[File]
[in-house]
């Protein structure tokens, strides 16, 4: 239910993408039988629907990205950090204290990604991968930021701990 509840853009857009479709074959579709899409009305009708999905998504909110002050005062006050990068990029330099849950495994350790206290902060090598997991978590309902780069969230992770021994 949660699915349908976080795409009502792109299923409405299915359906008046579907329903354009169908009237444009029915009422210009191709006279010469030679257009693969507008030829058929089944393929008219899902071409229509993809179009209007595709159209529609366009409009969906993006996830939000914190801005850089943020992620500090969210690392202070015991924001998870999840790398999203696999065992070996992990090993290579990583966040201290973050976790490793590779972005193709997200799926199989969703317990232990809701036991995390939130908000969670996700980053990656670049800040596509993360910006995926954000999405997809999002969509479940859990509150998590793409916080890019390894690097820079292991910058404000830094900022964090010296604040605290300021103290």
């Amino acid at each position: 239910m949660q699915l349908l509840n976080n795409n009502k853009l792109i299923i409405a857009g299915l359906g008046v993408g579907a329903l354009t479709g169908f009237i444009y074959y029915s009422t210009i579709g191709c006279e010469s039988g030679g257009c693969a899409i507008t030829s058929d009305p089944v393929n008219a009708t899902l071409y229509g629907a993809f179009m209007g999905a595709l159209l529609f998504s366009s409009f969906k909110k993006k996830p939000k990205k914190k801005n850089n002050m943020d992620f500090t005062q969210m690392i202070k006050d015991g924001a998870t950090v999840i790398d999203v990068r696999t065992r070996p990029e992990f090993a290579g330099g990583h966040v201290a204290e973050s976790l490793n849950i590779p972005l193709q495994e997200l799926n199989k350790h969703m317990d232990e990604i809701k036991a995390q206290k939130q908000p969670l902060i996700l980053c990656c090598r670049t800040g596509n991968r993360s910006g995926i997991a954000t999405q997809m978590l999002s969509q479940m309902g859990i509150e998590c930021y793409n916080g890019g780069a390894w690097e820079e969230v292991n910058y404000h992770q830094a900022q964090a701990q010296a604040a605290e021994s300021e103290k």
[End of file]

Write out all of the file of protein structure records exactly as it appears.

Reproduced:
[in-house]
């Protein structure tokens, strides 16, 4: 239910993408039988629907990205950090204290990604991968930021701990 509840853009857009479709074959579709899409009305009708999905998504909110002050005062006050990068990029330099849950495994350790206290902060090598997991978590309902780069969230992770021994 949660699915349908976080795409009502792109299923409405299915359906008046579907329903354009169908009237444009029915009422210009191709006279010469030679257009693969507008030829058929089944393929008219899902071409229509993809179009209007595709159209529609366009409009969906993006996830939000914190801005850089943020992620500090969210690392202070015991924001998870999840790398999203696999065992070996992990090993290579990583966040201290973050976790490793590779972005193709997200799926199989969703317990232990809701036991995390939130908000969670996700980053990656670049800040596509993360910006995926954000999405997809999002969509479940859990509150998590793409916080890019390894690097820079292991910058404000830094900022964090010296604040605290300021103290």
């Amino acid at each position: 239910m949660q699915l349908l509840n976080n795409n009502k853009l792109i299923i409405a857009g299915l359906g008046v993408g579907a329903l354009t479709g169908f009237i444009y074959y029915s009422t210009i579709g191709c006279e010469s039988g030679g257009c693969a899409i507008t030829s058929d009305p089944v393929n008219a009708t899902l071409y229509g629907a993809f179009m209007g999905a595709l159209l529609f998504s366009s409009f969906k909110k993006k996830p939000k990205k914190k801005n850089n002050m943020d992620f500090t005062q969210m690392i202070k006050d015991g924001a998870t950090v999840i790398d999203v990068r696999t065992r070996p990029e992990f090993a290579g330099g990583h966040v201290a204290e973050s976790l490793n849950i590779p972005l193709q495994e997200l799926n199989k350790h969703m317990d232990e990604i809701k036991a995390q206290k939130q908000p969670l902060i996700l980053c990656c090598r670049t800040g596509n991968r993360s910006g995926i997991a954000t999405q997809m978590l999002s969509q479940m309902g859990i509150e998590c930021y793409n916080g890019g780069a390894w690097e820079e969230v292991n910058y404000h992770q830094a900022q964090a701990q010296a604040a605290e021994s300021e103290k």